Shopping downtown, Christmas, 1915.

Today, we Rochesterians enjoy culture well beyond our census data – a great orchestra, and the Eastman School of Music, (30 cultural institutions started by George Eastman largesse alone), great museums of a wide array, great universities, a great jazz festival, and a summer ‘art’ fair that draws more people than the city’s population. There is much to see and do, and experience, for a city this size.

Throngs at the Corn Hill Arts Festival.

And the city’s population, and now the region’s, is and has been characterized by a very high level of technical skill and scientific and technical education. Beginning in the 19th century, Rochester was home to companies and institutions that needed, and attracted,  a gifted workforce.  In fact, that’s one reason why we’re here.

Amy’s parents came here in the early 1930s, and her father joined Kodak. He was a physical chemist, worked on the Manhattan Project during WWII, and then returned to Kodak. When her parents moved to upstate New York from Pittsburgh, they lived at first in the city. But by the mid 1930s they had moved to the northern suburb of Irondequoit. So it goes.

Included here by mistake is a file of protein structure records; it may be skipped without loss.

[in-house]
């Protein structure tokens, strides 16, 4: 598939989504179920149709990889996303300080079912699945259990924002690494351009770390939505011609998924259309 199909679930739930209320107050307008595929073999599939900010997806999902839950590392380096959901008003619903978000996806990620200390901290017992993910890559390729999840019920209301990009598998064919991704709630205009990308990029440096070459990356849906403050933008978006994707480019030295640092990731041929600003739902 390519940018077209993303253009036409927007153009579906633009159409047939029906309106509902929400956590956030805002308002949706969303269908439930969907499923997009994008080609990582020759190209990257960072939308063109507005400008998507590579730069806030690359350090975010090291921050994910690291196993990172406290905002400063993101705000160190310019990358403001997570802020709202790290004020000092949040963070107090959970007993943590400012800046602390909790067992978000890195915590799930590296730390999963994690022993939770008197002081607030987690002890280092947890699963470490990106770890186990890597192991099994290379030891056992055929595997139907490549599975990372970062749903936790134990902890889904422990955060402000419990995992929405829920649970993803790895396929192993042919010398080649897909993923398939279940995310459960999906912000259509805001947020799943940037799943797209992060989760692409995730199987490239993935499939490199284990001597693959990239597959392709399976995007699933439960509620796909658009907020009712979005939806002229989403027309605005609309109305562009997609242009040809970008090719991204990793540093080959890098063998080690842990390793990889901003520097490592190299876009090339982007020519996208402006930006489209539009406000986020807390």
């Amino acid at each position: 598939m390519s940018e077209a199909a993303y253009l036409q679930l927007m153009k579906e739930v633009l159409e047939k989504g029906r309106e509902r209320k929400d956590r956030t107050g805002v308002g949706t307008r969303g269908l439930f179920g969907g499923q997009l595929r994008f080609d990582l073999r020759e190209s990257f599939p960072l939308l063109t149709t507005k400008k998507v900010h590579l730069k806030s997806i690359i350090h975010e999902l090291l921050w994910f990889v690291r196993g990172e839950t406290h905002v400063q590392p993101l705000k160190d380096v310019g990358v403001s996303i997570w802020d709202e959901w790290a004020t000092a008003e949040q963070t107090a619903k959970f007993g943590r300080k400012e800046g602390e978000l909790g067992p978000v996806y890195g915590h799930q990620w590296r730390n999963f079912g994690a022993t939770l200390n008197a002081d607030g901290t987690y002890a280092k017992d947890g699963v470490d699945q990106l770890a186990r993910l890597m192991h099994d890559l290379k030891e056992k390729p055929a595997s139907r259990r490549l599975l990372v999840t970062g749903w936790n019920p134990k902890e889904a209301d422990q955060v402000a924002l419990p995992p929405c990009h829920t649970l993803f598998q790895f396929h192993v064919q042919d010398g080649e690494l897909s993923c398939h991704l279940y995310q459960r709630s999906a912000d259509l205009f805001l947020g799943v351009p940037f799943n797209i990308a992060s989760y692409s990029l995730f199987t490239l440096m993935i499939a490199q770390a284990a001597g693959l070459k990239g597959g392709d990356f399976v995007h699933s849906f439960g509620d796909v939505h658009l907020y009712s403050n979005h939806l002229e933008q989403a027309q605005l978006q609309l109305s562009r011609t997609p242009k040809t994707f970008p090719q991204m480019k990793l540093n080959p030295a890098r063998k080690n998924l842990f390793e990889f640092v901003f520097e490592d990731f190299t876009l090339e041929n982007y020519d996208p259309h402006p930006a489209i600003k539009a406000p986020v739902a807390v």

Downtown Rochester, 1938.

This moment then, the mid 30s, was the top of Rochester’s arc of change – the city population took a dip in the 30s as folks spread out, presaging what was to come. Then, with WWII, the population stabilized and grew a bit due to the war effort, before the inevitable exodus began again, now in earnest, by the 1950s.

So in the late 30s, there was already a lot of hubbub about traffic and congestion. Even though Rochester had a subway beginning in the late 20s, and streetcars until 1941, (pretty early for a streetcar system collapse – they ran in my hometown near Chicago until the mid-1950s), automobiles were king at a pretty early moment.

The Sea Breeze Trolley – gone but not forgotten.

Thus comes the most single most destructive moment in the city’s 20th century urban history – one that set a precedent for all kinds of other really dreadful urban missteps. Not the only big mistake mind you, but the worst. The Inner Loop.